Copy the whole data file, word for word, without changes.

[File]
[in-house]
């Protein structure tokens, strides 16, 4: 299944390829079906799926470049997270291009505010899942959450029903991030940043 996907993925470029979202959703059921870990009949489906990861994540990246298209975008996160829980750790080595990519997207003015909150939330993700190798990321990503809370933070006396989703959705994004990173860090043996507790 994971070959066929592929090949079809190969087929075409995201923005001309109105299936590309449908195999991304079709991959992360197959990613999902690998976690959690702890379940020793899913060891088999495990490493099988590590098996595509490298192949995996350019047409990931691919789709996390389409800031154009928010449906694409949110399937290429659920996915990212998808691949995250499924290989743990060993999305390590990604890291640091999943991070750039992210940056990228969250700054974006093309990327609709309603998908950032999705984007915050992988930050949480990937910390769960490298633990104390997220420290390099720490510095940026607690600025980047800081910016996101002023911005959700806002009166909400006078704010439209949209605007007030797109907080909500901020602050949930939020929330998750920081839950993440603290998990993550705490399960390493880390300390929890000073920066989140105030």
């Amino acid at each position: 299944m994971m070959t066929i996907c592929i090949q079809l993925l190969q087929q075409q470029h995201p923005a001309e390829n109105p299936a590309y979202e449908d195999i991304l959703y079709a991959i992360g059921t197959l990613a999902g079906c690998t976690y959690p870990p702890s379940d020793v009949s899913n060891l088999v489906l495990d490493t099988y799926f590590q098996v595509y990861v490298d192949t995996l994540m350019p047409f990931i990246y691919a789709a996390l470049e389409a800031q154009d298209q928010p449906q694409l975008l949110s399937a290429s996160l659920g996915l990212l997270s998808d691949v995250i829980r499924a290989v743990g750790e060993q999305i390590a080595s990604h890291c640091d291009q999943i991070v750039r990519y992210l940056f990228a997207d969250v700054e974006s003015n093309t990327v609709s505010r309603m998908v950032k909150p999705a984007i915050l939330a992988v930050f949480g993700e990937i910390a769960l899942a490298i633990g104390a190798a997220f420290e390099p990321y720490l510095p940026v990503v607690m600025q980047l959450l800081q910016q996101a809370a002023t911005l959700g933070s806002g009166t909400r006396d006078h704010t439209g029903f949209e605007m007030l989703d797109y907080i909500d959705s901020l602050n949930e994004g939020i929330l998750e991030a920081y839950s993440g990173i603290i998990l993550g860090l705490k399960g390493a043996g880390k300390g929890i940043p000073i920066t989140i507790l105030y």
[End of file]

[in-house]
């Protein structure tokens, strides 16, 4: 299944390829079906799926470049997270291009505010899942959450029903991030940043 996907993925470029979202959703059921870990009949489906990861994540990246298209975008996160829980750790080595990519997207003015909150939330993700190798990321990503809370933070006396989703959705994004990173860090043996507790 994971070959066929592929090949079809190969087929075409995201923005001309109105299936590309449908195999991304079709991959992360197959990613999902690998976690959690702890379940020793899913060891088999495990490493099988590590098996595509490298192949995996350019047409990931691919789709996390389409800031154009928010449906694409949110399937290429659920996915990212998808691949995250499924290989743990060993999305390590990604890291640091999943991070750039992210940056990228969250700054974006093309990327609709309603998908950032999705984007915050992988930050949480990937910390769960490298633990104390997220420290390099720490510095940026607690600025980047800081910016996101002023911005959700806002009166909400006078704010439209949209605007007030797109907080909500901020602050949930939020929330998750920081839950993440603290998990993550705490399960390493880390300390929890000073920066989140105030």
């Amino acid at each position: 299944m994971m070959t066929i996907c592929i090949q079809l993925l190969q087929q075409q470029h995201p923005a001309e390829n109105p299936a590309y979202e449908d195999i991304l959703y079709a991959i992360g059921t197959l990613a999902g079906c690998t976690y959690p870990p702890s379940d020793v009949s899913n060891l088999v489906l495990d490493t099988y799926f590590q098996v595509y990861v490298d192949t995996l994540m350019p047409f990931i990246y691919a789709a996390l470049e389409a800031q154009d298209q928010p449906q694409l975008l949110s399937a290429s996160l659920g996915l990212l997270s998808d691949v995250i829980r499924a290989v743990g750790e060993q999305i390590a080595s990604h890291c640091d291009q999943i991070v750039r990519y992210l940056f990228a997207d969250v700054e974006s003015n093309t990327v609709s505010r309603m998908v950032k909150p999705a984007i915050l939330a992988v930050f949480g993700e990937i910390a769960l899942a490298i633990g104390a190798a997220f420290e390099p990321y720490l510095p940026v990503v607690m600025q980047l959450l800081q910016q996101a809370a002023t911005l959700g933070s806002g009166t909400r006396d006078h704010t439209g029903f949209e605007m007030l989703d797109y907080i909500d959705s901020l602050n949930e994004g939020i929330l998750e991030a920081y839950s993440g990173i603290i998990l993550g860090l705490k399960g390493a043996g880390k300390g929890i940043p000073i920066t989140i507790l105030y």